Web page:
SG&A expenses for Music & Arts Center were 47.3% of sales for the nine months ended September 30, 2006 compared to 53.0% in the same period in 2005. The reduction in expenses was primarily due to expenses totaling $2.8 million, or 4.3% of sales, recorded in the prior year period related to the acquisition of Music & Arts Center, Inc. consisting of the elimination of a redundant point of sales system, severance costs, and moving costs to relocate certain American Music employees to the Music & Arts corporate office in Maryland. Excluding the prior year acquisition-related expenses, the SG&A expenses decreased by 1.4% of sales compared to the prior year period, which is primarily due to improved leveraging on the higher revenue base of the combined businesses of Music & Arts Center, Inc. and American Music partially offset by stock-based compensation expenses of 1.4%.

SG&A expenses for the Musician’s Friend division were 23.8% of sales for the nine months ended September 30, 2006 compared to 21.8% for the same period in 2005. The increase was primarily due to higher expenses for stock-based compensation of 1.7%, payroll costs of 0.6%, insurance of 0.3% and depreciation and amortization of 0.2%, partially offset by lower advertising expense of 1.3%. Higher payroll costs were driven by higher office and warehouse salaries. The lower advertising was primarily the result of reduced catalog circulation, offset somewhat by higher web-based marketing.  Other smaller increases were experienced related to computer maintenance expense, bad debt expense and consulting expense.

Consolidated operating income decreased 6.7% to $70.0 million for the nine months ended September 30, 2006 from $75.1 million in the comparable 2005 period. As a percentage of net sales, consolidated operating income declined to 5.0% from 6.1% in the prior year period. This decline reflects the higher SG&A expenses resulting primarily from the recognition of stock-based compensation expenses in the current year period and a slight decrease in consolidated gross profit margin compared to the prior year period.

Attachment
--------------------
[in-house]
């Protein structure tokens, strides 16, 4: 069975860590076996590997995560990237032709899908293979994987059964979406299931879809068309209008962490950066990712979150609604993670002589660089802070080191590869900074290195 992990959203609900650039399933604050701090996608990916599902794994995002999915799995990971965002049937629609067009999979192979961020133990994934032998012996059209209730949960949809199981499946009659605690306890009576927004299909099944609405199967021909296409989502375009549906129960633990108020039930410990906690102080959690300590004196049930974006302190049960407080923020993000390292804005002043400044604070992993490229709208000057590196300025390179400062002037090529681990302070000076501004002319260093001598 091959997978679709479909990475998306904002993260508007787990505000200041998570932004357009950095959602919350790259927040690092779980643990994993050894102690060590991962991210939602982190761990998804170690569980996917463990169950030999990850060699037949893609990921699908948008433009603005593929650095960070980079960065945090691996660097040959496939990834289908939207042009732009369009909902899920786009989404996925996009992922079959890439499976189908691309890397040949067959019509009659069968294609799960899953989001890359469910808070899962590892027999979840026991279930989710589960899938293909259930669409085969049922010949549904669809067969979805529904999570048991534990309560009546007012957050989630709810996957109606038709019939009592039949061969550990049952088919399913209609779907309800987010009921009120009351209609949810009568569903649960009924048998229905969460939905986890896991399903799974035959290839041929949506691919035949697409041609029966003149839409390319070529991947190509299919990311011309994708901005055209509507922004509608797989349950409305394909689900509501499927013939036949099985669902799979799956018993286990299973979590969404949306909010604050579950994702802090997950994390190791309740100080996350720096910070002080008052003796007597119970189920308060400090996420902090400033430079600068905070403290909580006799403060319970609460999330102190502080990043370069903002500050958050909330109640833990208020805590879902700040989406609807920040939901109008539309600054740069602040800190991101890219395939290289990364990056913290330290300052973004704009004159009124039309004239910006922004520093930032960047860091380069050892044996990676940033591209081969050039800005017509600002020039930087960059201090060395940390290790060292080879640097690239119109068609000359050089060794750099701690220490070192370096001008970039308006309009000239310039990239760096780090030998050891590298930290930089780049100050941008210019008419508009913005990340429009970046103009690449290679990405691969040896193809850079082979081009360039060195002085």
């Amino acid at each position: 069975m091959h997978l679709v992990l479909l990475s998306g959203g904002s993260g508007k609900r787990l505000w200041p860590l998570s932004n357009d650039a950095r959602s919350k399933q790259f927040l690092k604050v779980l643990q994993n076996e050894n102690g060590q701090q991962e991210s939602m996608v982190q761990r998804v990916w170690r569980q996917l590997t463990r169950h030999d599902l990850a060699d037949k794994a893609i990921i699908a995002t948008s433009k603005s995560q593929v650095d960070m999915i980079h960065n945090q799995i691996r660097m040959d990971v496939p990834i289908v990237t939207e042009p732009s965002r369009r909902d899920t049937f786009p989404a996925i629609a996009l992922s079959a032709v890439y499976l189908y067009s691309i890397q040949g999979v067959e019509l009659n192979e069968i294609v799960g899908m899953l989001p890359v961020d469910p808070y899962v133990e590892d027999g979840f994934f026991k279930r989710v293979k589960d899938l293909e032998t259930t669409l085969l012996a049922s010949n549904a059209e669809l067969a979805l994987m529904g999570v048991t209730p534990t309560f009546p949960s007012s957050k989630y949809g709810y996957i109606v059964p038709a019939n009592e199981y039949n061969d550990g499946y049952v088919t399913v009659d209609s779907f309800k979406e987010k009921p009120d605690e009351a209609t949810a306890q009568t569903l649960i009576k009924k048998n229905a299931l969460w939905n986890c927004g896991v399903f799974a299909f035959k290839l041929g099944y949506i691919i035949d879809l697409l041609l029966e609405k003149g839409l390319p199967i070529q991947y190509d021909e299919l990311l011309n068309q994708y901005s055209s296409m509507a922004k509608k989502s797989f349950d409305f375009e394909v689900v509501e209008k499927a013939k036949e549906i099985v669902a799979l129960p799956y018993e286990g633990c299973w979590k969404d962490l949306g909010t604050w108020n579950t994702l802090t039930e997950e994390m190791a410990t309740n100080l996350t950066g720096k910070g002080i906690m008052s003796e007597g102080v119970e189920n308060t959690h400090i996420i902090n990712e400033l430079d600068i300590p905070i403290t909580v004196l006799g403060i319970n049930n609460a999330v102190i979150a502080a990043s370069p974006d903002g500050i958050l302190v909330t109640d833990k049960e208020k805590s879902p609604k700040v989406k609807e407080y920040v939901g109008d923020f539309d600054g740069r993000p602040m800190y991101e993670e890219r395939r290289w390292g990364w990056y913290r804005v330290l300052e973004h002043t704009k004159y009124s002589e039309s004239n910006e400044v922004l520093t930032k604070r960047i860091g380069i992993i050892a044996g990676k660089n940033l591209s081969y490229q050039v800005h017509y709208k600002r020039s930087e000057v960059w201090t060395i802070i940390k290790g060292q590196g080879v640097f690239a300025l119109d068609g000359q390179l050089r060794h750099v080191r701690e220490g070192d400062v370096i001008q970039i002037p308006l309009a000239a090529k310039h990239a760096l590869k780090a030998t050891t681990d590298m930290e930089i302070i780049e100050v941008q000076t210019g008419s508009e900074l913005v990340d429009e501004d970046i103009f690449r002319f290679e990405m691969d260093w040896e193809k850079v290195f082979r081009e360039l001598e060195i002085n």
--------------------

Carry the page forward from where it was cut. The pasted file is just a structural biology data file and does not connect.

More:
Interest expense, net for the nine months ended September 30, 2006 increased to $6.4 million from $4.8 million in the comparable 2005 period. The increase was due to higher borrowings under the revolving credit facility used primarily to fund the acquisition of Music & Arts Center, Inc. on April 15, 2005 and increased working capital requirements offset somewhat by reduced interest resulting from the conversion of the 4% senior notes in July 2006.

The gain on sale of property of $2.1 million recorded in the third quarter of 2006 resulted from the disposition of real estate made available by the relocation of a Guitar Center store.

For the nine months ended September 30, 2006, income tax expense was $25.3 million compared to $27.0 million for the same period in 2005. The effective tax rate for the nine months ended September 30, 2006 was 38.4%, compared to 38.5% in the prior year period. The slightly lower rate was the result of a $0.8 million, or $0.03 per diluted share, reduction in the current period of a valuation allowance related to a capital loss recorded in 2001. Substantially offsetting this was a rate increase associated with the treatment of incentive stock options, or ISO’s, under SFAS 123(R).

Consolidated net income for the nine months ended September 30, 2006 decreased 6.4% to $40.5 million, compared to $43.2 million in the same period in 2005 as a result of the combinations of factors described above.

Liquidity and Capital Resources

Our need for liquidity will arise primarily from the funding of capital expenditures, working capital requirements and payments on our indebtedness, as well as possible acquisitions. We have historically financed our operations primarily

22




through internally generated funds and borrowings under our credit facilities. Please see “Risk Factors” in our Annual Report on Form 10-K filed for the year ended December 31, 2005 for a discussion of factors which could reasonably likely result in a decrease in the amount of internally generated funds available to finance capital expenditures and working capital requirements. As of September 30, 2006, we had $147.4 million in borrowings outstanding under our credit facility and had available borrowings of $46.3 million (net of $6.2 million of outstanding letters of credit).